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Old April 30th, 2015, 02:19 PM   #1
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A history of cities in 50 buildings [series from The Guardian]

Manchester (UK) newspaper The Guardian has an excellent ongoing series on 50 buildings that are somehow relevant in the history of their role in cities and time. It is not a "the best" list of architectural merits, it is more about an intersection of architecture, urban features and the built-up environment in history.

I highly recommend people to check it out (it is still day 27 and they publish a new building's article every day). I'll post just a couple bits of some of the articles on specific buildings (hope this is okay).
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Old April 30th, 2015, 02:23 PM   #2
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Berlin's flat-roofed Hufeisensiedlung
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When you walk along the long red block to that horseshoe, however, you can see opposite some rather different housing – this time with much more muted colours, white with a little sky-blue to the doorways, Biedemeier-style details, dormer windows, shutters and big, deep pitched roofs. This is because Berlin-Britz is one of those few places where a political and architectural dispute were played out in a very direct way – with modernism and traditionalism literally pitted against each other. This was already controversial, though, as the largest scale modernist housing project that had happened anywhere at that date – housing not the rarefied clientele of Le Corbusier’s then-celebrated modernist villas, but a population of working class Berliners.



The Horseshoe Estate was not modernism as a style, but as a new way of life – a vision of humanised technology, tamed nature, and a modern, confident, social, communal approach to the city. And right at the heart of it, just past the horseshoe, is a diamond-shaped green – with, around it, two pitched-roofed terraces.
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Old April 30th, 2015, 02:26 PM   #3
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Coricancha, the Incas' temple of the sun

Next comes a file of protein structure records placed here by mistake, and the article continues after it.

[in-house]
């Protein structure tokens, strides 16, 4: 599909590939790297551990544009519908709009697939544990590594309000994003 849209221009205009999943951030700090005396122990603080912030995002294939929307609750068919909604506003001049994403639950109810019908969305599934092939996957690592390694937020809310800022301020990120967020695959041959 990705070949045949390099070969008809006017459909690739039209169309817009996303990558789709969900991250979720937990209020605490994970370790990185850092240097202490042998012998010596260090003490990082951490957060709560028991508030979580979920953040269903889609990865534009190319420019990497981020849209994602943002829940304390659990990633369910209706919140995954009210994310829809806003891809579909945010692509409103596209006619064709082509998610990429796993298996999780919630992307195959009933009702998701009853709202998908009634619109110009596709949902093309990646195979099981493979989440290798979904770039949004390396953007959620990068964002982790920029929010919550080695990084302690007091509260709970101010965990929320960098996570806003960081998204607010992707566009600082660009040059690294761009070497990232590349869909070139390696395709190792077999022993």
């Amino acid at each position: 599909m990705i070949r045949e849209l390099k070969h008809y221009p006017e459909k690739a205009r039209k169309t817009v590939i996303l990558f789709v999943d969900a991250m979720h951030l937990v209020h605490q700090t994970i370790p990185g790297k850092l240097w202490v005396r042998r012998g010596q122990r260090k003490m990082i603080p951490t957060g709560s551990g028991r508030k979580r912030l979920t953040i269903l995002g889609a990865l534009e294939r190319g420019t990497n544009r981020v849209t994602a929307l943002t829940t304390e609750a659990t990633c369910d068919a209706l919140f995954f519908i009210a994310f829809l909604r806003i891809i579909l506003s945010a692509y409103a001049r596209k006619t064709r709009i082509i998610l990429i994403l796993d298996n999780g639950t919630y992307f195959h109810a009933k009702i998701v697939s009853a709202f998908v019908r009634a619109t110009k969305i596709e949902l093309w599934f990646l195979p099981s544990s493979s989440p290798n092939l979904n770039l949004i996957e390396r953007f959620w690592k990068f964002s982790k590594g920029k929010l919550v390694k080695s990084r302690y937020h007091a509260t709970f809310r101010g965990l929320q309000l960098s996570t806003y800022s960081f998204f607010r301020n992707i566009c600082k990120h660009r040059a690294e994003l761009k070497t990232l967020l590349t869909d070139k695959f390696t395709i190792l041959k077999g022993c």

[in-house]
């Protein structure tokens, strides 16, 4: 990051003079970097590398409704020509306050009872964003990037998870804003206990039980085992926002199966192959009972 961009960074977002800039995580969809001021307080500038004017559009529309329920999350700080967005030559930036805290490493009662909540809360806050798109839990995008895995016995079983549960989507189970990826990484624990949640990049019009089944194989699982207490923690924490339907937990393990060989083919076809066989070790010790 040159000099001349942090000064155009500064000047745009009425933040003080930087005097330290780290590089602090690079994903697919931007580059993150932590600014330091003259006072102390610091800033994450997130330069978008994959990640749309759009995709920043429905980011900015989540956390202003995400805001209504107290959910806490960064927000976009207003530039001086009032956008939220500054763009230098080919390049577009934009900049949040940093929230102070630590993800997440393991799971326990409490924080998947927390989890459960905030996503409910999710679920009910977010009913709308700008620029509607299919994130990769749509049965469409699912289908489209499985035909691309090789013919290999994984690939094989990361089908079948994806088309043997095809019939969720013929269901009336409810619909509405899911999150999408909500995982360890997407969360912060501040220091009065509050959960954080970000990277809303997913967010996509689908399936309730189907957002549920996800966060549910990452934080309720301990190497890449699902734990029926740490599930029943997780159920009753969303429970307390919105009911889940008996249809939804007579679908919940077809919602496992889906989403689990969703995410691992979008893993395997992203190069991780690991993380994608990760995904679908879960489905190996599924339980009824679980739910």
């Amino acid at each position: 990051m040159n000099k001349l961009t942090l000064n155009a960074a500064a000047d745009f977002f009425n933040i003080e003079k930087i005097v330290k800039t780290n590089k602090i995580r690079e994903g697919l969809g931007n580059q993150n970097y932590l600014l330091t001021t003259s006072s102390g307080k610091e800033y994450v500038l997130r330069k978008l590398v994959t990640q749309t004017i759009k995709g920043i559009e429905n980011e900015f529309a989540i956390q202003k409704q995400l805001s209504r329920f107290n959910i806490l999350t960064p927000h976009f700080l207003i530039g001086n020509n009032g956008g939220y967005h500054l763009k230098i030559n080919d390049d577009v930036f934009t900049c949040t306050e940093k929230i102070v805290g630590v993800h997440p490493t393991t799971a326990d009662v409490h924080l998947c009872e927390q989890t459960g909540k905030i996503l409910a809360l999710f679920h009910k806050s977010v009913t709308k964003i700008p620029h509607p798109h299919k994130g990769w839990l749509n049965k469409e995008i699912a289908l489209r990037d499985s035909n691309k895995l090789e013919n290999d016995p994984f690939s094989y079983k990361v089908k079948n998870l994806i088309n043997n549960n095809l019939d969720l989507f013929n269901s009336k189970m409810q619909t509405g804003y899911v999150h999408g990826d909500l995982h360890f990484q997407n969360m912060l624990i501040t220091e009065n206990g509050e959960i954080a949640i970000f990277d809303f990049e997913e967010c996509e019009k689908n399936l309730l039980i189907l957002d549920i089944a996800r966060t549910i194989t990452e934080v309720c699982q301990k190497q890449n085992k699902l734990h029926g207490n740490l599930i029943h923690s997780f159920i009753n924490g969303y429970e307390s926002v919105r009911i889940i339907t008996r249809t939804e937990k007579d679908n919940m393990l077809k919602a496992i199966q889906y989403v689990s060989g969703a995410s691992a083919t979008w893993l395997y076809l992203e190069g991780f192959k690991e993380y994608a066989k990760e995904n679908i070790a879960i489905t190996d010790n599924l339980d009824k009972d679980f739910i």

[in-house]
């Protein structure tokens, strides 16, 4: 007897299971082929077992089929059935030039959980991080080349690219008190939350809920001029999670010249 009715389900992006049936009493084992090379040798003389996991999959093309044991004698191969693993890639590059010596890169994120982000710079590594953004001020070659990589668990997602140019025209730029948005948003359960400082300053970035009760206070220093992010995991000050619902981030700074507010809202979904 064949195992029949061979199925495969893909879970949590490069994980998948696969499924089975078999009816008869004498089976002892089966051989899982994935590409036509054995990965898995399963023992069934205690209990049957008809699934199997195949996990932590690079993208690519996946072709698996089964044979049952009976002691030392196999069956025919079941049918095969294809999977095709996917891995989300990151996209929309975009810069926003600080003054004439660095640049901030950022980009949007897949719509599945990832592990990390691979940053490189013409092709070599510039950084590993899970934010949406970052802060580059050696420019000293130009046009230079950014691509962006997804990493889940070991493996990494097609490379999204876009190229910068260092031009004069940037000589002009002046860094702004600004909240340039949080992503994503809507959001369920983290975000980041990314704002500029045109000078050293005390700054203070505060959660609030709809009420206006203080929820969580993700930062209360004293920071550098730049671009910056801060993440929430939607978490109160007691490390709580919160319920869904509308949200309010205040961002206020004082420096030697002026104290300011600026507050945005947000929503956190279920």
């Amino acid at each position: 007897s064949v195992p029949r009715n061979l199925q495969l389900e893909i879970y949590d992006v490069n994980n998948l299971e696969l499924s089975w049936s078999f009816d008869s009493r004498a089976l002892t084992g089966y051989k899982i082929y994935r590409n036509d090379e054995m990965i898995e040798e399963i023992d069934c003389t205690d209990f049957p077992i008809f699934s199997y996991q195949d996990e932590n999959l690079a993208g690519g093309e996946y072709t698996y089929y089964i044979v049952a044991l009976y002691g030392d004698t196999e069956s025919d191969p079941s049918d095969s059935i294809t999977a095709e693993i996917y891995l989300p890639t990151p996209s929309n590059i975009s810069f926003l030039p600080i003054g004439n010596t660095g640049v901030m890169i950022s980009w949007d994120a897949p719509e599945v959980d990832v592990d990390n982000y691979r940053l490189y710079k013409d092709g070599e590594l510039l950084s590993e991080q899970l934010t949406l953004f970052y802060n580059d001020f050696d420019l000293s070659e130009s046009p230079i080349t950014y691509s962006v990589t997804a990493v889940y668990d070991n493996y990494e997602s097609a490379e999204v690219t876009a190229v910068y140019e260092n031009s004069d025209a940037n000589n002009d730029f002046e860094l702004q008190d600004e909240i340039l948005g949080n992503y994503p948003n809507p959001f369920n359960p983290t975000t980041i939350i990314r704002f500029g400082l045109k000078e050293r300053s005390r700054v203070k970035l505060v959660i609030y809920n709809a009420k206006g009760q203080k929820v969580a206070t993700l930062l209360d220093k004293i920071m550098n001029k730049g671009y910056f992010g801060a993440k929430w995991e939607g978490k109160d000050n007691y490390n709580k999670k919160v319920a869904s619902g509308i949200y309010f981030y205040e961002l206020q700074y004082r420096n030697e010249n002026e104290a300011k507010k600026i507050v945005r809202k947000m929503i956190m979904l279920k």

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Believed to have been built around 1200 AD, the temple was constructed using the distinctive and intricate masonry style of the Incas. Early Spanish historian Pedro Sarmiento de Gamboa praised this style in his 1572 book History of the Incas: “Those of us who have seen it … are awed upon seeing the evenness and beauty of it.”

The location of Coricancha within the city was very important. Placed at the convergence of the four main highways and connected to the four districts of the empire, the temple cemented the symbolic importance of religion, uniting the divergent cultural practices that were observed in the vast territory controlled by the Incas.

As well as housing more than 4,000 priests, the positioning of the temple in relation to the nearby Andes mountains meant that Coricancha functioned as an enormous calendar. Shadows cast by stones placed on the foothills could be seen from the temple, marking out the solstice and equinoxes observed by the Incan empire.

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Old April 30th, 2015, 02:33 PM   #4
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Pruitt-Igoe: the troubled high-rise that came to define urban America

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If you propose a high-rise public housing project in America, your opponents will almost certainly use Pruitt-Igoe as a rhetorical weapon against you – and defeat you with it.

Even before the dust settled from the infamous, widely televised 1972 implosion of one of Pruitt-Igoe’s buildings (the last of which wouldn’t fall until 1976), the argument that the design had doomed it gained serious traction. Architectural historian Charles Jencks cites that much-seen dynamiting as the moment “modern architecture died”.

Commissioned to design a public housing project federally financed under the Housing Act of 1949, the Japanese-American architect at first came up with a mixed-rise cluster of buildings. Objecting to the price of his plan, the Public Housing Administration insisted on a cost-saving uniform tower height of 11 storeys.

The design, drawn up when Missouri law still mandated the segregation of public facilities, originally designated the Pruitt half of the complex (named after second world war fighter pilot Wendell O Pruitt) for black residents only, and the Igoe half (after former US Congressman William L Igoe) as white only.

But then came sweeping desegregation following the US supreme court’s 1954 Brown vs Board of Education verdict. In the aftermath, fearful white residents took flight, and the whole of Pruitt-Igoe became an exclusively black dwelling – with many black residents also decamping for the periphery, reducing Pruitt-Igoe’s tenant pool to those who simply couldn’t live anywhere else.



Even today, when our eyes have supposedly grown accustomed to all manner of developments meant to shock us with their sheer incongruity, aerial photographs of the Pruitt-Igoe complex give you pause. There it stands, like a poor man’s Ville Radieuse, on 23 freshly cleared hectares of St Louis’s existing urban fabric, looking utterly alien to the miles of low-rise 19th and early 20th-century brick structures surrounding it
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Old March 10th, 2017, 03:22 PM   #5
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Awesome! Thank you for sharing!
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